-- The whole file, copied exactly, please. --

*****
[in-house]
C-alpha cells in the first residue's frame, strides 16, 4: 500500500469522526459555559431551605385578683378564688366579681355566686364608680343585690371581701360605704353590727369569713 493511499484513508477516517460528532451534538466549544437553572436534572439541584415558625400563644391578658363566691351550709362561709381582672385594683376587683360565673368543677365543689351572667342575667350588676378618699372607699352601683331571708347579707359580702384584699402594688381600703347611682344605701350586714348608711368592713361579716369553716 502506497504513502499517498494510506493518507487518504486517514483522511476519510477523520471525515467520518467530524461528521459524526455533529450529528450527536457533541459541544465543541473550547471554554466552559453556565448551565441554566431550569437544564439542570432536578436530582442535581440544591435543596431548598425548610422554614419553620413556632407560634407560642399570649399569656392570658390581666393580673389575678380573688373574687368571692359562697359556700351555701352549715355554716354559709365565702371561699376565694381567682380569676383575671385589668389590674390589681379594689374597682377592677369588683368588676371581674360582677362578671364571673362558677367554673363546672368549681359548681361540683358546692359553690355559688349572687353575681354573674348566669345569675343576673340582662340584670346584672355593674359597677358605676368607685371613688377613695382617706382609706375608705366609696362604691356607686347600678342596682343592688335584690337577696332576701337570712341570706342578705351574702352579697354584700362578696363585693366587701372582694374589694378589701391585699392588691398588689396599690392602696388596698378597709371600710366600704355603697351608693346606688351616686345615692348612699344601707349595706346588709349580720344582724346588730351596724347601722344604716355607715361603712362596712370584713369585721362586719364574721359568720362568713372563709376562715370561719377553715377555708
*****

[in-house]
C-alpha cells in the first residue's frame, strides 16, 4: 500500500469522526459555559431551605385578683378564688366579681355566686364608680343585690371581701360605704353590727369569713 493511499484513508477516517460528532451534538466549544437553572436534572439541584415558625400563644391578658363566691351550709362561709381582672385594683376587683360565673368543677365543689351572667342575667350588676378618699372607699352601683331571708347579707359580702384584699402594688381600703347611682344605701350586714348608711368592713361579716369553716 502506497504513502499517498494510506493518507487518504486517514483522511476519510477523520471525515467520518467530524461528521459524526455533529450529528450527536457533541459541544465543541473550547471554554466552559453556565448551565441554566431550569437544564439542570432536578436530582442535581440544591435543596431548598425548610422554614419553620413556632407560634407560642399570649399569656392570658390581666393580673389575678380573688373574687368571692359562697359556700351555701352549715355554716354559709365565702371561699376565694381567682380569676383575671385589668389590674390589681379594689374597682377592677369588683368588676371581674360582677362578671364571673362558677367554673363546672368549681359548681361540683358546692359553690355559688349572687353575681354573674348566669345569675343576673340582662340584670346584672355593674359597677358605676368607685371613688377613695382617706382609706375608705366609696362604691356607686347600678342596682343592688335584690337577696332576701337570712341570706342578705351574702352579697354584700362578696363585693366587701372582694374589694378589701391585699392588691398588689396599690392602696388596698378597709371600710366600704355603697351608693346606688351616686345615692348612699344601707349595706346588709349580720344582724346588730351596724347601722344604716355607715361603712362596712370584713369585721362586719364574721359568720362568713372563709376562715370561719377553715377555708